the witnesses, but such an abbreviation of cvyypahopvAaé is not satisfactory, nor is the word 
itself likely in this position. On the back of the fragment which contains the beginnings of 
ll. r-1o0 there are also traces of ink, which may represent names. 

90. Lease oF LAND. 

Mummy ro. I1-l X 16-6 cm. B.C. 2225(220): 

A contract for the lease for one year of an island, which formed part of 
a cleruchic holding in the Oxyrhynchite nome. The rent is fixed at 4 artabae of 
olyra in addition, apparently, to a quarter of the wheat grown; but whether 
wheat constituted the whole or only a portion of the crop is not stated, neither 
is the acreage of the land specified. The lease was drawn up in the 25th year 
of Euergetes, the latest certain date in this volume; cf. note on |. 2. The 
papyrus is in parts much discoloured and worn, and the small cursive hand 
is in consequence sometimes very difficult to read. The verso is covered with 
plaster, which, owing to the extremely brittle condition of the document, we have 
not ventured to remove. 

(Baothevovros IrolAepaiov [rlod IIrodepalov k[ai Apowvdéns Oed\v Adedpav 

((Erous) méumrov kal] elkootod ep lepéws Awoibéov rod |'Apimtdou ‘Adje- 

kai Oedv "AldeApaly Kal Oedv Evepyerév xavnpdpov [Apowdns ida)- 
déAgou Bepevi- 

kns THs Tv0layyé|\ov pnvos Topmiaiov ev Odd sob “Ogupuy xi jrov. 

5 els eviavtov [€va olndpor [eval] Kat Oepicpdy Eva amd Tob almrépou Tob 

1A ao ‘ ’ 
€V T\@l EKT@L KA El- 




90. CONTRACTS 255 

KooTar erer Alrddwpo|s Maxeda\y [aly DPirwvos dexavixdis Evx( pare 
Ae 1. @t THS Emlyov7s 
éx tod idiov KAjpouv Thy vagov thy éu Méva rod Ogvupvyxirov voluou 
Xx z , 7 me SF ; [ 7 } 
TAY THS Xépoov dowy ap [Blpéxwouy ey yewpeT|plas explopiov......... Ne 


dptaBav teccdplaly, (ra dé ex|popia Ta ovyyeypappeéria amoddca Ev)- 
Kpadtns A.dd- 

pot eu pnvi Barv[d\tkar tod €Bdduou Kat exoorod érouls oitov Kabapdly 

Tor ga. . Teov [ 

Tov yevopevoy [ely THe y[N\e méeTpar you Stxalar peltphoe St]kalar, mapa- 
oTNO| a- 

tw (de) eis Ta Aifodd|pov idfolt] avaddpari, dé7w bE Kal ‘Tob mupod, 7d 

Hépos [at toiro mapjactycdtw els 7a Atoddpov idlalt dvaddépalri. ea 
d€ pi a- 

moda. (kata 7a yely[palupéva amoticdtw Evxpdz[ns Also[Selplol tipijy 
THS apTa- 

Bns éxdo[tns tev olAvpdv Spaxpas récoapes Tob St mupod Spalxpmjas 
mév7[e,, Kal 

% mpagiis Erlrw Atoddpat mapa Evxpdérovs mpdo(c)ovtt Kata 7d Oula- 

9 O€ Kaddpn oto Aoddpov. BeBaiotrw de Atd{c}dwpos Kal Tovs 

Kapmovs Kal & peuicboxev, cay S€ py BeBaidont Kata Ta yeypappéva 
am oreloadT@ 

Avidwpos Eixpdree ei jripov apyuptov dpaypas mevtaxoclas, cap py (te Ba- 

gidtkovy K@AvpA ylevnTa.| 1 Se cuvyypapy de Kupla Eotw ob dv ém- 
pépnt a. 

pdprupes Burma. . 2... kjat KodXas Kupnvaio of S{vo] idiarar Tap . 
[ecranne oe 

MONKUOLEUS XO IE ces Ilélpons tav Pitwvos Kronos KadXxparous 


256 TTL Ae VIR 

Climate mom va || emeterne ees |s Opaé Evkrelov ‘Appoviov Kupnyatos 
TAS | emelyovi|s. 

‘In the reign of Ptolemy son of Ptolemy and Arsinoé, gods Adelphi, the 25th year, the 
priest of Alexander and the gods Adelphi and the gods Euergetae being Dositheus son of 
Drimylus, the canephorus of Arsinoé Philadelphus being Berenice daughter of Pythangelus, 
in the month Gorpiaeus, at Tholthis in the Oxyrhynchite nome. Diodorus, Macedonian and 
decurion of the troop of Philon, has leased for one year, for one seed-time and harvest, from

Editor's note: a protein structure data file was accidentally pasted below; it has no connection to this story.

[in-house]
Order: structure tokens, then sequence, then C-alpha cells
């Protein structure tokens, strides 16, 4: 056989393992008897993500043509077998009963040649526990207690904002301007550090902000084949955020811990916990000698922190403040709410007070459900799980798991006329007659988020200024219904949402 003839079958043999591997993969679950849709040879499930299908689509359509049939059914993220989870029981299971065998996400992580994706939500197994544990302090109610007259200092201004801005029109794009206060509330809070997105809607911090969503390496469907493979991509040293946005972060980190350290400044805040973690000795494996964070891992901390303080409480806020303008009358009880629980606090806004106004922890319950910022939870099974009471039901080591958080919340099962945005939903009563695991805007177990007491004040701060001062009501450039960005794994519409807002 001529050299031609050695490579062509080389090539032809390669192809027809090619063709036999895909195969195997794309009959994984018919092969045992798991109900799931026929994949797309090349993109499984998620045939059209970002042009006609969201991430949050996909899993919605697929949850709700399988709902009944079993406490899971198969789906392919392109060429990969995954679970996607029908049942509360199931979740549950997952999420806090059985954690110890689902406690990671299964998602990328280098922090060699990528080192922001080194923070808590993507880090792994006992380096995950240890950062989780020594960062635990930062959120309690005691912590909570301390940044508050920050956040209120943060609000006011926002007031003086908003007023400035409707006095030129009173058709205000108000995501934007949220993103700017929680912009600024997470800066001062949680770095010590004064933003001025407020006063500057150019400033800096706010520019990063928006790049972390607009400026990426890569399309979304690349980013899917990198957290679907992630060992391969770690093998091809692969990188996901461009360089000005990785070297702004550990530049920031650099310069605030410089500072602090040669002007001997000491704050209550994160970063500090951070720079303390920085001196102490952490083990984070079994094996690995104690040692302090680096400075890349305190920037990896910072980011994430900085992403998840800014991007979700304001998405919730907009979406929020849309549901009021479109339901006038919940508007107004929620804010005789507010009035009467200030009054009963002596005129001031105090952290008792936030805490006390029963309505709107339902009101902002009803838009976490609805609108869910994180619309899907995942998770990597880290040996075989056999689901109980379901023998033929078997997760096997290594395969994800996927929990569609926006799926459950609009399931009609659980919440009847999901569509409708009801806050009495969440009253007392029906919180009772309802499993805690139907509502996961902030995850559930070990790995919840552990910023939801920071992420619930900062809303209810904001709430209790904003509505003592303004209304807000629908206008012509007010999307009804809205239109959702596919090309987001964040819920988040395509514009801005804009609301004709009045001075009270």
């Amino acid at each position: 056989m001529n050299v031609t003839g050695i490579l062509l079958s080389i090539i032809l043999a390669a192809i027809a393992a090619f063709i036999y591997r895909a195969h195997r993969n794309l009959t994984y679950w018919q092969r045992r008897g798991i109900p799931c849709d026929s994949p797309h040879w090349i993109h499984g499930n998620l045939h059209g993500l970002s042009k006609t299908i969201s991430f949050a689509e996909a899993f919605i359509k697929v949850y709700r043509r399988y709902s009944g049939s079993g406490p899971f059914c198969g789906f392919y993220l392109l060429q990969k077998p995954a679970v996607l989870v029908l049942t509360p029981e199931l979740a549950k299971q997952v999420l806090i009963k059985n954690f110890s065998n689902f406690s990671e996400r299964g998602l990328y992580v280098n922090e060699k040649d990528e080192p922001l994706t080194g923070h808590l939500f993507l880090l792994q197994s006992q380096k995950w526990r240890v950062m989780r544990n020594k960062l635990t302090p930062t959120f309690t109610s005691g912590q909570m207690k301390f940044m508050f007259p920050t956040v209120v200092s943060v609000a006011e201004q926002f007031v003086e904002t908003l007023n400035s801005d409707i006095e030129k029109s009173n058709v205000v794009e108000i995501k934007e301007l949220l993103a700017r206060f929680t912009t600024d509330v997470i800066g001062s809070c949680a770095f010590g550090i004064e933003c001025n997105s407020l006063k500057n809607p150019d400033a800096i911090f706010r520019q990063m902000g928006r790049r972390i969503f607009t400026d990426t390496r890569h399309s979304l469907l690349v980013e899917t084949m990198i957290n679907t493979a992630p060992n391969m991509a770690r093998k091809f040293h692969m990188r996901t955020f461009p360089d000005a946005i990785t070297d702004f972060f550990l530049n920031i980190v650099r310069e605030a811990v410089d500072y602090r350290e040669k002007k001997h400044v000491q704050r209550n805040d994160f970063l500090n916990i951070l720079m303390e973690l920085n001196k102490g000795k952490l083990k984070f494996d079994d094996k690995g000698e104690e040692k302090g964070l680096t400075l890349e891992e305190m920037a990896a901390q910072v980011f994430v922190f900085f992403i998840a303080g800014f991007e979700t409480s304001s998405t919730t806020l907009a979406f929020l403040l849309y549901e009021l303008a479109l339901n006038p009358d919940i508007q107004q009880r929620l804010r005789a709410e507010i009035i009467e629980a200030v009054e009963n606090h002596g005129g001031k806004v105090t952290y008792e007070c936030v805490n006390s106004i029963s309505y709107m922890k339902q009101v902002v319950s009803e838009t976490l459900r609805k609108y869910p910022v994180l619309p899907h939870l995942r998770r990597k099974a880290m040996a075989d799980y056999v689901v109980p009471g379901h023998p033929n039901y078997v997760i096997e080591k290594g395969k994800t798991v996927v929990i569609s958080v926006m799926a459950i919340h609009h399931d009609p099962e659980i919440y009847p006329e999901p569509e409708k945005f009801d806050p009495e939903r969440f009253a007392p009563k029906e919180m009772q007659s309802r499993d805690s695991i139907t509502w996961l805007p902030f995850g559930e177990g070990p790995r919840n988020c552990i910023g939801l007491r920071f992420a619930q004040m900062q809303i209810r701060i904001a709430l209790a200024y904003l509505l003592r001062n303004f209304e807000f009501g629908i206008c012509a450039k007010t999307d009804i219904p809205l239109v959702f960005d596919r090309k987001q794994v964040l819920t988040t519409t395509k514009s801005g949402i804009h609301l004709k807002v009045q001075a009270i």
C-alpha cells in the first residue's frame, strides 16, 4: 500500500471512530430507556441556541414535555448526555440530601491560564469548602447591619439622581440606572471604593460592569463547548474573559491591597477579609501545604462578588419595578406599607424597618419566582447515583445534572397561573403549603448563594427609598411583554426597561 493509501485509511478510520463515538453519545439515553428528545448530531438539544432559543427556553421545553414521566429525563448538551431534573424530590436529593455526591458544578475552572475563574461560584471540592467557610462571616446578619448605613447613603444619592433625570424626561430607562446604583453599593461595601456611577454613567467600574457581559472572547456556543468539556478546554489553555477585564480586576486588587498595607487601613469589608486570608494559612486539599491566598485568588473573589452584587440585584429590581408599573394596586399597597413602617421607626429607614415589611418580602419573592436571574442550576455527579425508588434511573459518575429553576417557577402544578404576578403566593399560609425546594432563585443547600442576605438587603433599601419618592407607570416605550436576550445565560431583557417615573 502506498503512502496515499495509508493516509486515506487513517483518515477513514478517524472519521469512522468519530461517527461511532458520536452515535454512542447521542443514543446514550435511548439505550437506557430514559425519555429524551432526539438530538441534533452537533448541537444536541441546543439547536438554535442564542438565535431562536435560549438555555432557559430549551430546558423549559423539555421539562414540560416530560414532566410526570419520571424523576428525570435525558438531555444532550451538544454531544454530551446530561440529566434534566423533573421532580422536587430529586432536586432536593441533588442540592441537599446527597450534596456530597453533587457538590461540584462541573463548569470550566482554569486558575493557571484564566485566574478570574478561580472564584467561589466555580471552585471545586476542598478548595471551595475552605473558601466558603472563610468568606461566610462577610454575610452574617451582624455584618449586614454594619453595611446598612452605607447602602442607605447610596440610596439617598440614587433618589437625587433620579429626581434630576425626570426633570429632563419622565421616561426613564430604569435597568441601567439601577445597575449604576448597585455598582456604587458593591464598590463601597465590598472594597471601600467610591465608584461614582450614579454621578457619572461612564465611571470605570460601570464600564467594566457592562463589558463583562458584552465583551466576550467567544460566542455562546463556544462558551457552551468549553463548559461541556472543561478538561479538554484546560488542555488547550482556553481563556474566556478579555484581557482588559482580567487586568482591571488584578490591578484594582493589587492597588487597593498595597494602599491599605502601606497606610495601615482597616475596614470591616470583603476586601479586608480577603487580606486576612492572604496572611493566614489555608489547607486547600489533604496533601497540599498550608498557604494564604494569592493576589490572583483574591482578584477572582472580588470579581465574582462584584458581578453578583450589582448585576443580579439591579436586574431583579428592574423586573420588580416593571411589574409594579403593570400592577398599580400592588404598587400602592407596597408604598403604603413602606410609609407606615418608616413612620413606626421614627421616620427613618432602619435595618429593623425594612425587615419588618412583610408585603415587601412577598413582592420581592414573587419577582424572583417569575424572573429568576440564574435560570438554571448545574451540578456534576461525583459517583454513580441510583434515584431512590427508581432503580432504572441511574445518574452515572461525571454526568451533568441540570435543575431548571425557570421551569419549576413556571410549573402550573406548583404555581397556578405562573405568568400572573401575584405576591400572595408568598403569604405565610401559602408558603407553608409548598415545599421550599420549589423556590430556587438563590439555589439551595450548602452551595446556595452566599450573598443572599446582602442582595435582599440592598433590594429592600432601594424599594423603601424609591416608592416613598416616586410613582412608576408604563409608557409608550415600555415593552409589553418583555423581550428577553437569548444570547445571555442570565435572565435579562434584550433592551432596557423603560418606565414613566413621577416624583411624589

the seed-time in the 26th year to Eucrates,... of the Epigone, out of his own holding the 
island at Mena in the Oxyrhynchite nome all except any parts of the dry land which may 
be irrigated according to the survey, at a rent... of 4 artabae of olyra. The rent 
agreed upon Eucrates shall pay to Diodorus in the month Xandicus of the 27th year in pure 
and unadulterated grain grown upon the land by true... measure according to just measure- 
ment, and shall deliver it at the house of Diodorus at his own expense. He shall further 
give the fourth part of the wheat, which he shall also deliver at Diodorus’ house at his own 
expense. If he do not pay as aforesaid Eucrates shall forfeit to Diodorus for the value 
of each artaba of olyra 4 drachmae, and for the wheat 5 drachmae, and Diodorus shail 
have the right of execution upon Eucrates in accordance with the edict. The straw shall 
belong to Diodorus. Diodorus shall guarantee the ... crops and what he has leased, or if 
he fail to do so Diodorus shall forfeit to Eucrates a penalty of 500 drachmae of silver, if 
there be no obstacle on the part of the State. This contract is valid wherever produced. 
The witnesses are Eupa... and Collas, Cyreneans, both privates, Pam... , Chalcidian, 
Chi..., Persian of Philon’s troop, Ctesippus son of Callicrates..., Straton son of..., 
Thracian, Euclion son of Ammonius, Cyrenean of the Epigone.’ 

2. The names of the priest and canephorus coincide with those of the 25th year, as 
known from an unpublished Tebtunis papyrus and a demotic contract; cf. p. 376. The 
period of the lease commenced from the sowing of the 26th year (1. 5), i.e. the autumn; so 
the present document being dated in Gorpiaeus which probably = Choiak-Tubi (cf. App. 1), 
i.e. about February, of the 25th year, must have been drawn at some time in advance. If, 
as seems to be not improbable, the 25th and the other years mentioned by the papyrus are 
Macedonian years beginning on Dius 1, which at this period fell near the end of Mecheir, 
Gorpiaeus fell near the end of the 25th year, and the interval between the date of 90 and the 
sowing of the 26th year was at least 7 months. On the analogy of P. Tebt. 71, which 
shows that the sowing of crops in the Fayfim had just commenced on Nov. 9g, B.c. 114, the